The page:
The Tour is On and I’m Not There
The other day my after a trip to the beach where my daughter insisted on swimming fully clothed she borrowed an old T-shirt of mine bought at the final stage of the 1991 Tour de France. This was the stage where Djamolidine Abdujaparov famously crashed out. Every year since I have wanted to return to Le Tour, next year I will.
For now then a bit of a mish-mash which at some point I will re-visit this post.
First off a reminder of the end of the 1991 race.
The Colour of CyclingThe cycling World Champion colours are not ones that any designer would generally place together, all a bit Play-School. That said in the world of cycling it works, don’t know why, it just does. These basic primary(ish) colours are repeated throughout the cycling world, and why not?
For the uninitiated cycle shirts aren’t just about carrying a brand. Some specific shirts have colours to denote the position of the rider within the race (or World). Whether it is the leader in the sprint race, the best climber or the overall leader there are shirts to be worn.
There seems to be some dispute over the origins of Le maillot jaune in the Tour de France. I certainly like the second suggestion.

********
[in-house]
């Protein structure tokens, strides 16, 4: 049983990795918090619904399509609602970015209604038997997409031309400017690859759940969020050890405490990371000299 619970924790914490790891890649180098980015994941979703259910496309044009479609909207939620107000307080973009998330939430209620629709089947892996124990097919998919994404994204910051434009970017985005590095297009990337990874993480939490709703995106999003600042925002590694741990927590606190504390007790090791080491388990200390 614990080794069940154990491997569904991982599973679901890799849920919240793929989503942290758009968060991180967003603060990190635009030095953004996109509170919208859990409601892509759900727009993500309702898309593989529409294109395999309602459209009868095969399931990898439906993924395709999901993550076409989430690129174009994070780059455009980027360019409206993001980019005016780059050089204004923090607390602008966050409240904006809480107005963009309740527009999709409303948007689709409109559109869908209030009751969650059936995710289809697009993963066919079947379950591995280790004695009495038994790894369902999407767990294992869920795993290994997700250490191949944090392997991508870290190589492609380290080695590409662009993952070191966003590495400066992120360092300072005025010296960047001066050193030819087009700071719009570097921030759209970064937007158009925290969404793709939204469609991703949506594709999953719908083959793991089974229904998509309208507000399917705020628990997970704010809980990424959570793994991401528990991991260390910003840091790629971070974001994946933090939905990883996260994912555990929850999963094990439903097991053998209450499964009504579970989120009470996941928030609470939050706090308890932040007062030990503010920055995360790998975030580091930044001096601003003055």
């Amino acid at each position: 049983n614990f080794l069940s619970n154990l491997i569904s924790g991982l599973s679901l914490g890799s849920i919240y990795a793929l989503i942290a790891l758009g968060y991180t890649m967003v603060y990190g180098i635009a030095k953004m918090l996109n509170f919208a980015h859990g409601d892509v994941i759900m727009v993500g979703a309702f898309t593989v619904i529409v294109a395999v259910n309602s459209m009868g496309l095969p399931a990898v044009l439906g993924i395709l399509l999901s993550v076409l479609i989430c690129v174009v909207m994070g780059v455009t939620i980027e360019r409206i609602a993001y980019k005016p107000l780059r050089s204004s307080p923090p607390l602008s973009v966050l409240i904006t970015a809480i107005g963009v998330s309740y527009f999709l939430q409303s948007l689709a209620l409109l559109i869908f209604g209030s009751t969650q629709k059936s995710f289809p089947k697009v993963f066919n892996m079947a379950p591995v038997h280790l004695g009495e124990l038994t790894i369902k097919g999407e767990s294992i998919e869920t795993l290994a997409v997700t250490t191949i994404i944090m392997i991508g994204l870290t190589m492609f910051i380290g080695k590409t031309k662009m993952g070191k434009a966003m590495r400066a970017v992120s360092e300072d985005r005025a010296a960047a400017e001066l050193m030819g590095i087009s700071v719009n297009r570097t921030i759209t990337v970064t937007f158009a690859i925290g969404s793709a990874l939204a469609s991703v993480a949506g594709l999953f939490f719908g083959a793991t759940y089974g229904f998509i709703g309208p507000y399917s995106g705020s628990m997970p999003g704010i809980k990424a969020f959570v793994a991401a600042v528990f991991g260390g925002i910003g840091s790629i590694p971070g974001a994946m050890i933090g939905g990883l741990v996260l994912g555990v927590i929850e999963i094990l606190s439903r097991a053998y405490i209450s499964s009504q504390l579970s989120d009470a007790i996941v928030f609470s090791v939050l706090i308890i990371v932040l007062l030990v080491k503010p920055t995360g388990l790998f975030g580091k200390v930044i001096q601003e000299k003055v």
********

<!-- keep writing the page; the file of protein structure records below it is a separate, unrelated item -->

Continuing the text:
The colour was chosen either to reflect the yellow newsprint of the organising newspaper, L’Auto, or because yellow was an unpopular colour and therefore the only one available with which a manufacturer could create jerseys at late notice. (Wiki)
Cycle Logo Design
As a youth, the Campagnolo Super Record Mech (shown) was about as good as it got, but I always preferred the look of the Record (below), which was much more ornate. However the Super Record did allow the Campagnolo logo to be seen in all its glory.
People argue about the relative merits of the Japanese and European technology but for me it is European, in particular Italian all the way, and it’s about look and history. I ride a Dutch Gazelle with a strange mix of Campag, Sachs and 3ttt. Yes there are bits of Jap stuff in there but had I the money it would be Italian all the way, and probablytoo.
There is a certain purity to any of these logos. Some such as the Cinelli logo are a world apart from their predecessors, have a look here.
My friend Msr Moutard was having a bit of a whinge about the loose bottom bracket on his (Taiwanese built) Colnago earlier this week but I don’t think I would tire of seeing this logo on t’ push-iron.
(Told you it was a mish-mash).